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Dozens go on trial over Turkey mining disaster
April 14, 2015
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ANKARA: Dozens of suspects, including former top company managers, went on trial on Monday over modern Turkey’s worst mining disaster that left 301 miners dead in the western town of Soma and exposed major safety shortcomings in the industry.

Of the forty-five people standing trial, eight are former top managers from the Soma Komur group that ran the mine who are charged with murder and face sentences of 25 years in prison for each of the 301 fatalities last year.

But the trial was almost immediately adjourned after lawyers for the victims argued that the eight — who were to give evidence via video-link for their own security — had to appear in person in the courthouse.

Following angry scenes, the judge agreed and the case was adjourned until Wednesday.

The eight former managers, who are in detention in Izmir, had been seen on a large screen in the court sitting on benches surrounded by police at their prison.

The trial, which is expected to be lengthy, is being heard around 50 kilometres from Soma in western Turkey by a court in the town of Akhisar.

With hundreds of police deployed to prevent clashes outside, 200 parents of the victims arrived at the courthouse with an immense banner with the names of every single one of the 301 dead miners.

Some grieving relatives touched the names of victims with their hands, hunching over the banner with emotion.

“My brother died at Soma and I lost 301 brothers at that mine,” said Murat Aybak, himself a former miner.

“I want all those who are responsible, all those who gave the orders for them to work like that to be punished for their mistakes.”

Hundreds of relatives of the victims and lawyers crammed into the courthouse, a building usually used as a cultural centre turned into a court to accommodate the scale of the trial.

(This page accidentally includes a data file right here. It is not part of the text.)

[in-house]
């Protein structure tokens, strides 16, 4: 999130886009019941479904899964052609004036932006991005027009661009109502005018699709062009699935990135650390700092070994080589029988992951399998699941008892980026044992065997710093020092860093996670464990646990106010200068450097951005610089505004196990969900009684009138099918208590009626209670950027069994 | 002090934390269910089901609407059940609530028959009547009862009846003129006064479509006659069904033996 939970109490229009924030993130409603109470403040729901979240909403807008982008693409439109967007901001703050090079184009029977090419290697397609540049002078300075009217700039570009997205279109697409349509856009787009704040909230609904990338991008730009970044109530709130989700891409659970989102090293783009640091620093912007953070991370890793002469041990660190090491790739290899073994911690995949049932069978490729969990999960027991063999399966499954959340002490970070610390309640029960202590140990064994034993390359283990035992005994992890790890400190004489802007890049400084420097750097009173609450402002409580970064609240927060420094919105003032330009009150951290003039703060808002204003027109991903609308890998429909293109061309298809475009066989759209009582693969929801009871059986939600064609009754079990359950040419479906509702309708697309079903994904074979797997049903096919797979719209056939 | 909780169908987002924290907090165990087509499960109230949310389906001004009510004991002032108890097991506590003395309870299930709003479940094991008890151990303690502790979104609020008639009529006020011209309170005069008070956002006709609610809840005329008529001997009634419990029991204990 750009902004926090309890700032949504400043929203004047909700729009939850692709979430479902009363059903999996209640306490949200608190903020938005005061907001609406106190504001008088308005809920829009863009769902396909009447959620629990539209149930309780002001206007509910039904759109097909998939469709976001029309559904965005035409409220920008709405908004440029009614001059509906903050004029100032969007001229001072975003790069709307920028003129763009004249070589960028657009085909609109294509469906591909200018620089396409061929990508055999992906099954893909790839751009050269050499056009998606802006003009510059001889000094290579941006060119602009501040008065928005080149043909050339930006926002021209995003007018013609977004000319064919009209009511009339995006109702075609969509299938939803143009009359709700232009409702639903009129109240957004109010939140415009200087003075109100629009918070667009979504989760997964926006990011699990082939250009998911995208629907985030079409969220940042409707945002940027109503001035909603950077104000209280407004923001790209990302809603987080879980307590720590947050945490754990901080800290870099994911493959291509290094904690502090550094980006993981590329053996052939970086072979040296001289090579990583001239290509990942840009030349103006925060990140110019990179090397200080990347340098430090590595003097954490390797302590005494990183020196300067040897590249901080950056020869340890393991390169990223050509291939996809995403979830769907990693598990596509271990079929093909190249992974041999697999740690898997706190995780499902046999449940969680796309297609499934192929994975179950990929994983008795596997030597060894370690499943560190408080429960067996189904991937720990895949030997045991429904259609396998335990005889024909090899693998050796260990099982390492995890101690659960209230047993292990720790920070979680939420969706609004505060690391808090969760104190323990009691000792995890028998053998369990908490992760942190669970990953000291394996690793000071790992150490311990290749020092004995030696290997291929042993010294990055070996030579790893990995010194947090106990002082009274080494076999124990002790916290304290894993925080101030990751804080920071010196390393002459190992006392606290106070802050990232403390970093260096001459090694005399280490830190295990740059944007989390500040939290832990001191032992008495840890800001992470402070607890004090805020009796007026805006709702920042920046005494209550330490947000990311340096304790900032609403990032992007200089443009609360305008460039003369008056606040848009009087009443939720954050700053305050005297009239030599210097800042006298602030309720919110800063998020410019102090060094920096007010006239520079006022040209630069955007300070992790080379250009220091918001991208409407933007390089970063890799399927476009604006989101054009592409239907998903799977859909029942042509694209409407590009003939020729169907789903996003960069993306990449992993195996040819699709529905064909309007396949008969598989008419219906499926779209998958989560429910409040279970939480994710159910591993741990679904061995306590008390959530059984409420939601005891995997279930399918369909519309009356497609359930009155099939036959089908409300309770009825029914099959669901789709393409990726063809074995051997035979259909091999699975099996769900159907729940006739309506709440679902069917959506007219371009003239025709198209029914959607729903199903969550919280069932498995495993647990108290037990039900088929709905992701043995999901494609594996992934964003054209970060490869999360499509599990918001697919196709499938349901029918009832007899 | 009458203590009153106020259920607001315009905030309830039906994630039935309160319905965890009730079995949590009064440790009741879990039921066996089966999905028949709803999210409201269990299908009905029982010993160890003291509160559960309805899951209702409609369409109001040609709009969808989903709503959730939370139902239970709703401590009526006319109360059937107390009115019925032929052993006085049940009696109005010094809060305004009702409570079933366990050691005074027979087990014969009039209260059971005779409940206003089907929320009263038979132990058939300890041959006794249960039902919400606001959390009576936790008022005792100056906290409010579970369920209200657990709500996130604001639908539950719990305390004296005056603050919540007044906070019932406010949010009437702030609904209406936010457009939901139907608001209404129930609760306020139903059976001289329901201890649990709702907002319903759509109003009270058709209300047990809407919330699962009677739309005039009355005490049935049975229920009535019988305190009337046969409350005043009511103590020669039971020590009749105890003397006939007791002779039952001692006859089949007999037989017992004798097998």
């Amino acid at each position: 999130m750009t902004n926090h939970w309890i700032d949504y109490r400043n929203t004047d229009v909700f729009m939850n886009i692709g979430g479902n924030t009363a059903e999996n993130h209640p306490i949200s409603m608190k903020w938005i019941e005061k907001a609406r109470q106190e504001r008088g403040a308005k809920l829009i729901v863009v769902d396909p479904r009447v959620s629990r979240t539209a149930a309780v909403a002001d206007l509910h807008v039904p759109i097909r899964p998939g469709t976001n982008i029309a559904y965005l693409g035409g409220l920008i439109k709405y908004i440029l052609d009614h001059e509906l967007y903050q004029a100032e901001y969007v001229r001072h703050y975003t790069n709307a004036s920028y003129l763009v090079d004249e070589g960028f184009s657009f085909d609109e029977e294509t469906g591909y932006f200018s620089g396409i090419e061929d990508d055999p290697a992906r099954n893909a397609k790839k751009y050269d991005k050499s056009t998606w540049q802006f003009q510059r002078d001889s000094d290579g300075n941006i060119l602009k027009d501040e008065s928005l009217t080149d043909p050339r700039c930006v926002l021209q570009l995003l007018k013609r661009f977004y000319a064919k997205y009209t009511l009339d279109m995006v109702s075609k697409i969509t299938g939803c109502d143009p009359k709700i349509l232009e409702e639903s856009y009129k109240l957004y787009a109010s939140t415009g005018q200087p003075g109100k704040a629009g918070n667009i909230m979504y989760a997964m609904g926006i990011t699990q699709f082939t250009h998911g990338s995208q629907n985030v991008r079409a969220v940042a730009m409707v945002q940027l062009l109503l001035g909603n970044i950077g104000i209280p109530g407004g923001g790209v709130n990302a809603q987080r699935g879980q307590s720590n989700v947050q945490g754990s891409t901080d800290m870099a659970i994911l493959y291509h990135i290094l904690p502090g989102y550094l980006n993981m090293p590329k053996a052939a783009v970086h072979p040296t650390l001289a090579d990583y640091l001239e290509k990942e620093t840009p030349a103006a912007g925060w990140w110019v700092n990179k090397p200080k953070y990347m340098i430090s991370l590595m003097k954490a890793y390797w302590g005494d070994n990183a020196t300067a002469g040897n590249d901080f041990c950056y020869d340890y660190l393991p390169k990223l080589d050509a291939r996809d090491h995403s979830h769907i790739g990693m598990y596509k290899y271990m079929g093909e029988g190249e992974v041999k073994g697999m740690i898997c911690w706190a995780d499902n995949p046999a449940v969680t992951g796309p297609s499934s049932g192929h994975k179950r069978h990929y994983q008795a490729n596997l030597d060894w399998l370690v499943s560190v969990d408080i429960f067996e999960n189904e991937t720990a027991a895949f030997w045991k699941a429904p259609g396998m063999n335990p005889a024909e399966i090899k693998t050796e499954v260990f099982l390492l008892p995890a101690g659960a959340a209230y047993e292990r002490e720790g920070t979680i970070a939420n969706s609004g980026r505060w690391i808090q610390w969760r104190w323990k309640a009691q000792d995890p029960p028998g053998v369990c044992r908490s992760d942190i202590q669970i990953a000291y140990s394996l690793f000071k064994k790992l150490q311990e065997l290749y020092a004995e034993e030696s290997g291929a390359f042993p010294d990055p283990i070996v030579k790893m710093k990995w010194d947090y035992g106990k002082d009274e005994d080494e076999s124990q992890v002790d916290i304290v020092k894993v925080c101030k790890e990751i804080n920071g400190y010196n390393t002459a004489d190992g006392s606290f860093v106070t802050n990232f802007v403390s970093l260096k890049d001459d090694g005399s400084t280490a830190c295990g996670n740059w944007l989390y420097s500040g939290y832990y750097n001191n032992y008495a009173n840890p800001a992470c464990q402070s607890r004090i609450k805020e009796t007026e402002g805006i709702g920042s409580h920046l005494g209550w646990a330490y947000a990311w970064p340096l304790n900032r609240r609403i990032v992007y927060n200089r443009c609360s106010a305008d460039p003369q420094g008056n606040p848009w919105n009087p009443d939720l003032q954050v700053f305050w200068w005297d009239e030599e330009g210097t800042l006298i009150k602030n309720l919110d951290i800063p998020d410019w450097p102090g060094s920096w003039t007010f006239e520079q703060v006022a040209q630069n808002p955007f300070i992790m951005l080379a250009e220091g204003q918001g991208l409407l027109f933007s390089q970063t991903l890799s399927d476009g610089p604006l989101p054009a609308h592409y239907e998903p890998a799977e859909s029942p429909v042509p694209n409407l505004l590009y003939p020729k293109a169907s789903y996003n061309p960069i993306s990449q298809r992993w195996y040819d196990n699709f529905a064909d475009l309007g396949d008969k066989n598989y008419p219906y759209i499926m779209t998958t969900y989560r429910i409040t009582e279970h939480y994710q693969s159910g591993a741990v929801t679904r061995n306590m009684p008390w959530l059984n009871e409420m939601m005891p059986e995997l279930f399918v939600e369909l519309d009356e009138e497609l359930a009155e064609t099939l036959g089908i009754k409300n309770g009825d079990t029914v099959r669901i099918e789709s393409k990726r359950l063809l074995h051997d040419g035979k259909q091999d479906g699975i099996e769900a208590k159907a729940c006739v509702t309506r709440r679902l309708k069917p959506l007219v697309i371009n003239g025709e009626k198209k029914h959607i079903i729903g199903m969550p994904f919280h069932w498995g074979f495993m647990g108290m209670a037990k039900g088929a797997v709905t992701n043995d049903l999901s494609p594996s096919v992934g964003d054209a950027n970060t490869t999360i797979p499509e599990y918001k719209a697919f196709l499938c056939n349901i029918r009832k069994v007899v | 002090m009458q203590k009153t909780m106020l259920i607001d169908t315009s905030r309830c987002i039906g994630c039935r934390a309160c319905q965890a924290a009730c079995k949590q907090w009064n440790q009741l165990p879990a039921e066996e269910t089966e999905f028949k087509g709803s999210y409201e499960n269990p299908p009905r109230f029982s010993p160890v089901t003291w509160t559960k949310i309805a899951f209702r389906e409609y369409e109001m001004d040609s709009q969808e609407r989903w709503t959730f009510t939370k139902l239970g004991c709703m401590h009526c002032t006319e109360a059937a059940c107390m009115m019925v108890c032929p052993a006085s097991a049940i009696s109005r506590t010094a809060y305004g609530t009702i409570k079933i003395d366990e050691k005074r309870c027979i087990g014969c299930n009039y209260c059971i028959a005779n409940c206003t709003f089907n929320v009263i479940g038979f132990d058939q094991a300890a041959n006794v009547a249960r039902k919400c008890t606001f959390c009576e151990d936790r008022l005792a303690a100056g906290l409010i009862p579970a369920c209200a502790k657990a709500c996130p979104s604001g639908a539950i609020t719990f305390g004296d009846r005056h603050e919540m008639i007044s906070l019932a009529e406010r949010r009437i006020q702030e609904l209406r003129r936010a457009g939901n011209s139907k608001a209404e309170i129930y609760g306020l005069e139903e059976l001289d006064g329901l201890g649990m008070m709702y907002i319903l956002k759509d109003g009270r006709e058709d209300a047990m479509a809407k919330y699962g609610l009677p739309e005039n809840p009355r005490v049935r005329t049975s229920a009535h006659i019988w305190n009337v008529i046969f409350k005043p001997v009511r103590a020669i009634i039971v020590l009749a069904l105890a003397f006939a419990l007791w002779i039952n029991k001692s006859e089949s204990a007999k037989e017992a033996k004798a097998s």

“We want justice!” they yelled at the justice, prompting the security forces to enter the court.

The accident on May 13, 2014 raised new concerns about Turkey’s dire industrial safety record and exposed the lacklustre reaction of the government led by Recep Tayyip Erdogan, now president but then premier.

Erdogan had notoriously appeared to play down the disaster, saying that “accidents are in the nature of the business” and comparing it to accidents in Industrial Revolution-era Britain.

The tragedy sparked protests that rattled the government a year after the mass anti-government rallies in Istanbul and elsewhere, with an advisor to Erdogan raising tensions by kicking a protestor in Soma in an incident caught on camera.

The disaster happened when one of the pits of the Soma mine became engulfed by flames and carbon monoxide gas, trapping a team of some 800 miners working inside.

A report after the disaster found a long list of faults at the mine, including a lack of carbon monoxide detectors, gas masks in poor condition and bad ventilation.

Lawyers for the families of the victims say that the owners of the Soma mine had sought over-exploitation for the sake of profit, resulting in “working conditions worthy of slavery.”

Representatives of the victims have also argued that the scope of the trial should be even wider, accusing the government of repeatedly turning a blind eye to shortcomings at the mine.

The eight top managers from Soma Komur on trial, including chief executive Can Gurkan and general manager Ramazan Dogru, have been charged by prosecutors with murder in an unusual move for an industrial accident trial.

Other company officials have been charged with homicide by conscious negligence or reckless homicide, and also face lengthy jail terms.

A month after the disaster, the government pushed through parliament a law aimed at improving Turkey’s standards of labour safety.

But Turkey was hit by a new mining disaster in October 2014 when 18 miners where killed after floodwaters engulfed their mine in the southern region of Karaman.

Agence France-Presse

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